Ryan Tannehill left this morning’s Miami Dolphins practice with a non-contact injury. The severity is not yet clear. Current Fox analyst and former Chicago Bears quarterback Jay Cutler’s name has been floated as a possibility, though his interest in returning to the NFL is uncertain.
Colin Kaepernick is proven quarterback with a desire to play the position but without a team to lead. He may be the best option out there, talent-wise. There is, of course, the baggage — fair or not — he carries. Miami would be a particularly rough landing place for Kaepernick, by virtue of his favorable views on Fidel Castro.
He was booed lustily last year when the 49ers played the Dolphins in Miami. In a fiery column, the Herald’s Armando Salguero gave voice to some of the concerns, if not outright outrage, Kaepernick engendered in the Cuban-American community.
The very fact that Kaepernick remains a free agent speaks to the league-wide reticence to risk angering a fanbase. Setting aside fairness, this is the reality of the situation.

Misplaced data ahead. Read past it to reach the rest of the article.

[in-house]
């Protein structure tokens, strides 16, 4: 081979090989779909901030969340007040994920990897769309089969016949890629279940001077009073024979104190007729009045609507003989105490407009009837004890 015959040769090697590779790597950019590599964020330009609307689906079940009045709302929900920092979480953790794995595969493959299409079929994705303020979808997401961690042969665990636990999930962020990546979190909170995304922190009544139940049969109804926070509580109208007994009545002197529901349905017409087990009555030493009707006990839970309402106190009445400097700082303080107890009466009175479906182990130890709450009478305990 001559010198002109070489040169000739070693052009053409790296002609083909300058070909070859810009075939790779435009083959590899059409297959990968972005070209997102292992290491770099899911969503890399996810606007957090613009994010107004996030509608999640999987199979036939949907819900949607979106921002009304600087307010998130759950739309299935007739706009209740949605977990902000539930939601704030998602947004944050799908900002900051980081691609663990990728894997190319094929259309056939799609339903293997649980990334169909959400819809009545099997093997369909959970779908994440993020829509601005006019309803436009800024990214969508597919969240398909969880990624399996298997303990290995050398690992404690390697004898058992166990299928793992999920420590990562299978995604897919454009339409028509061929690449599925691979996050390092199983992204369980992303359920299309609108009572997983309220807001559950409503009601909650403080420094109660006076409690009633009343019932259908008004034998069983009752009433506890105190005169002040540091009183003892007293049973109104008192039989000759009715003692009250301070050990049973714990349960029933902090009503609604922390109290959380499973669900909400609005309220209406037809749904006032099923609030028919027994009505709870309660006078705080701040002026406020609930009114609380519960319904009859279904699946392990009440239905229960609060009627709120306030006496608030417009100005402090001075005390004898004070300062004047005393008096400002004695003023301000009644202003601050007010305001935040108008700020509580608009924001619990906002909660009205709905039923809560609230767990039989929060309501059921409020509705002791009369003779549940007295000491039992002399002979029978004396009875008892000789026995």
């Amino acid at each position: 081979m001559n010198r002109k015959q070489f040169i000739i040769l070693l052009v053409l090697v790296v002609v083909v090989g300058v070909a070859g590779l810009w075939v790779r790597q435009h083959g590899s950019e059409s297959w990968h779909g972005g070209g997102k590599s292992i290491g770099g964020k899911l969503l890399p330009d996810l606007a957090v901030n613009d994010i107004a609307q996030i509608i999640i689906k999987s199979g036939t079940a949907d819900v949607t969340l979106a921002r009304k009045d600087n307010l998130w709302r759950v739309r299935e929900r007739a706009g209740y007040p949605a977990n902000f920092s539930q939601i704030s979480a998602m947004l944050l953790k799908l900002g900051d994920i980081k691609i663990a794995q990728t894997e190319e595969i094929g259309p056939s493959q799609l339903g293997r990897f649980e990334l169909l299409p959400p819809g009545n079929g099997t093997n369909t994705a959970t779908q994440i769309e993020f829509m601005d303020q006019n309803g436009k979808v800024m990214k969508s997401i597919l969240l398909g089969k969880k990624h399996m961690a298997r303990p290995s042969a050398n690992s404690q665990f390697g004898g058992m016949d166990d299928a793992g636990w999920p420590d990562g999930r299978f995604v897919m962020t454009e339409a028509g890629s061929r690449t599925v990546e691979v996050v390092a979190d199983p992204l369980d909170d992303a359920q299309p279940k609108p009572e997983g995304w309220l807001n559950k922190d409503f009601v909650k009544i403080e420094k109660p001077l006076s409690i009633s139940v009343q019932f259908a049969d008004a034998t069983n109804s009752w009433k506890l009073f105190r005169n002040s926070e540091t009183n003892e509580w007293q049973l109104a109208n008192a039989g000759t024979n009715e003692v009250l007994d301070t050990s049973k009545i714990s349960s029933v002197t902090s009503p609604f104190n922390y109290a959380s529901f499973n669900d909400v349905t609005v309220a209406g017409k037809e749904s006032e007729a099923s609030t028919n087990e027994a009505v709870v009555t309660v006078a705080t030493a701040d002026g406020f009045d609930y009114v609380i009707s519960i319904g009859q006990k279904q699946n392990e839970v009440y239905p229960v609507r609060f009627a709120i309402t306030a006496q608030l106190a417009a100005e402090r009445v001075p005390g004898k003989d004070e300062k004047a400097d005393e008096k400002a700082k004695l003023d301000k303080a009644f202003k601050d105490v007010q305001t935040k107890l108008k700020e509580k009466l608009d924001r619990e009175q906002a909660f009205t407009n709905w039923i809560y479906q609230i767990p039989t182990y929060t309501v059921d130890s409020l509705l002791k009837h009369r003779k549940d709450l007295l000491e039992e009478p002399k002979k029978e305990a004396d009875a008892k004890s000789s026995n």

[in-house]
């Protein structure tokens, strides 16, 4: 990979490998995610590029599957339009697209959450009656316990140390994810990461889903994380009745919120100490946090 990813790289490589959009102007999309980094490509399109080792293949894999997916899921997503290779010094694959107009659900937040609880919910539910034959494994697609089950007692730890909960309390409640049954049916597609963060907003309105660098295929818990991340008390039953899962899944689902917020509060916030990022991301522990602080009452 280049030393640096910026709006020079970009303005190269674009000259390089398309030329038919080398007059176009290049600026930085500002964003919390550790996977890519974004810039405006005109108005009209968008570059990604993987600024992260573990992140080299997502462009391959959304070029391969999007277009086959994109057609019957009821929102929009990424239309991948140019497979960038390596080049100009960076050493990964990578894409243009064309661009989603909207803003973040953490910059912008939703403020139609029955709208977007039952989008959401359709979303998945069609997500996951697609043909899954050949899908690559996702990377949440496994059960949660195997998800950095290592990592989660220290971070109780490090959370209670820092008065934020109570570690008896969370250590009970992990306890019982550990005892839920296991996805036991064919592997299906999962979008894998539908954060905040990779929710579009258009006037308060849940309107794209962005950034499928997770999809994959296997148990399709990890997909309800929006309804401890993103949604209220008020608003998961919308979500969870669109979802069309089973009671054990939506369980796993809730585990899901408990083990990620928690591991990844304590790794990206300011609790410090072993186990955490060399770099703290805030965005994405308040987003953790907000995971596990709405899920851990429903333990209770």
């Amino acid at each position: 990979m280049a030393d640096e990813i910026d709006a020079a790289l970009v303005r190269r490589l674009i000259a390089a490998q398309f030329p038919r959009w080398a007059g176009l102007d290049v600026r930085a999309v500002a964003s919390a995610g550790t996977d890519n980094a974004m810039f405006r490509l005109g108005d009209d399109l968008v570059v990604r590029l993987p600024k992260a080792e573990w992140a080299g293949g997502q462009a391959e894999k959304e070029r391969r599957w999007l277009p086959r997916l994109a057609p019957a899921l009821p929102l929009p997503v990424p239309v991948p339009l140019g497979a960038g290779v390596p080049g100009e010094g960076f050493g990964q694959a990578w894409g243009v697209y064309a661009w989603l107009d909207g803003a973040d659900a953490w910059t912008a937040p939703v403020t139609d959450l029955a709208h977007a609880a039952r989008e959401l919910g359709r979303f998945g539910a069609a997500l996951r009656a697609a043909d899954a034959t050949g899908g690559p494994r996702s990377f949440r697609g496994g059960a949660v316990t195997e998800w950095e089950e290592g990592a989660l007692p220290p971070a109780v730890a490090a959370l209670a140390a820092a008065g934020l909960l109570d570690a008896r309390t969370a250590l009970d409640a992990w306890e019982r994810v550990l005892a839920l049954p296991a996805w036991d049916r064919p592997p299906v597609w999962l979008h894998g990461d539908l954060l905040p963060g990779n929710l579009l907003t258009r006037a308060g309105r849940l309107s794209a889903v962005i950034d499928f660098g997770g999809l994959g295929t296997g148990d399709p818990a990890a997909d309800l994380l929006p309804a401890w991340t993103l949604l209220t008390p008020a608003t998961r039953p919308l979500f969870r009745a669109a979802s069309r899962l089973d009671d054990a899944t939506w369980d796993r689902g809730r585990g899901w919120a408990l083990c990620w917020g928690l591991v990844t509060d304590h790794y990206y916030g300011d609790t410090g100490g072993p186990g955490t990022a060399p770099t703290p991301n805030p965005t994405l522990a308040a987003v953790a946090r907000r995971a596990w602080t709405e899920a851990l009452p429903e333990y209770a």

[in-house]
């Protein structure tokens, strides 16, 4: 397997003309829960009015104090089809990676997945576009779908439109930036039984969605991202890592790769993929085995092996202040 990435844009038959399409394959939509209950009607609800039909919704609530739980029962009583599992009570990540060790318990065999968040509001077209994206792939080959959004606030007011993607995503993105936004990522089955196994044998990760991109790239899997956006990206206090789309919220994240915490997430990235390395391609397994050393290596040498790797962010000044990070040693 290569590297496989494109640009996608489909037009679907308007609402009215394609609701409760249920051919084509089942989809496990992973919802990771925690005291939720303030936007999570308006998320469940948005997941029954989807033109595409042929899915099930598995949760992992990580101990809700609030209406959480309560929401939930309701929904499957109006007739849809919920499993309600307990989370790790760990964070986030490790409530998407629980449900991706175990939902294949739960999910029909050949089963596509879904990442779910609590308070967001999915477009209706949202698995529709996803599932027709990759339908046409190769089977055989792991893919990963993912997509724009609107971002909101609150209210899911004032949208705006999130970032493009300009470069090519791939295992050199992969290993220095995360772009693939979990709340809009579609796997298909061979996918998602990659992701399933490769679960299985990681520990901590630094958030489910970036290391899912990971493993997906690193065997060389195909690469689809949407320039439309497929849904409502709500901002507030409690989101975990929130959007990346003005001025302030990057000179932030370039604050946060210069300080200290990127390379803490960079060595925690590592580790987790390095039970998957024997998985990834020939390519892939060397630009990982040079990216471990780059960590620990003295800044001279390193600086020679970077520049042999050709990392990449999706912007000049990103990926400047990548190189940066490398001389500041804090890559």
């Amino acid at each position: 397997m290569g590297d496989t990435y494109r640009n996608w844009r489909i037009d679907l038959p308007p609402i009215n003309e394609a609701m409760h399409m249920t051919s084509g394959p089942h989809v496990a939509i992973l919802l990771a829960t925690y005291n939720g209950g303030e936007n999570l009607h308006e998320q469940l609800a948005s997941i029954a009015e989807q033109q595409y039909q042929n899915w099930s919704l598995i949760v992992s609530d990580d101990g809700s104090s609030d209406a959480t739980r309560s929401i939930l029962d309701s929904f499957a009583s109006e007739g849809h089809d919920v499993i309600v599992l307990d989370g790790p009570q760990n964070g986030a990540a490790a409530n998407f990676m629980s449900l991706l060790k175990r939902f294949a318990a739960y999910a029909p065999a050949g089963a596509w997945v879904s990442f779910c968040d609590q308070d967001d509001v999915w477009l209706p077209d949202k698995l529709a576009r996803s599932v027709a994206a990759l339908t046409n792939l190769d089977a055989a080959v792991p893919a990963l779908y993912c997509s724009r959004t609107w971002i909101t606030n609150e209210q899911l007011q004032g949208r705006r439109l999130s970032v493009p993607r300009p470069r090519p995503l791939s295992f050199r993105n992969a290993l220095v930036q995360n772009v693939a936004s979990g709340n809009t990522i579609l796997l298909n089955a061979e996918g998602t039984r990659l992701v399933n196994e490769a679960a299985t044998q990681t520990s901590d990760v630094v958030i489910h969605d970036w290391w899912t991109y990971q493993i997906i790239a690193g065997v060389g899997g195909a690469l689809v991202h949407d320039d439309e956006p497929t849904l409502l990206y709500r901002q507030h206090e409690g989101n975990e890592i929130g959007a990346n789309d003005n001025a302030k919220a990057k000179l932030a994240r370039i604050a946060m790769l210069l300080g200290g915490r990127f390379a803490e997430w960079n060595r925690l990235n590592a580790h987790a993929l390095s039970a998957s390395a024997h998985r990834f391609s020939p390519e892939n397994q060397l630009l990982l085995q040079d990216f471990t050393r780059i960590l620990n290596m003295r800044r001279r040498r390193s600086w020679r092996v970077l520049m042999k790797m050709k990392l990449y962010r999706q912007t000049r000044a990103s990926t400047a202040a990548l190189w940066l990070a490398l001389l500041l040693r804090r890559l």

From the very start, some cities were going to be more receptive to a Kaepernick signing. A liberal-leaning Seattle made more sense on paper than, say, Kansas City. To this point, only Baltimore and the Seahawks have kicked the tires. Miami has the added obstacle of the Castro comments for Kaepernick to overcome, which can’t be ignored.
Again, forget about whether an owner should allow politics to influence roster management. That’s a far more debatable issue than if that is what’s been happening around the NFL when it comes to Kaepernick. If he is eventually signed somewhere, that franchise will be taking a risk.
Considering what we know about the public perception of Kaepernick in the area, the Miami Dolphins don’t seem like a franchise willing to take that risk right now. And if they do, it will be a uniquely tough sell to the hometown fans.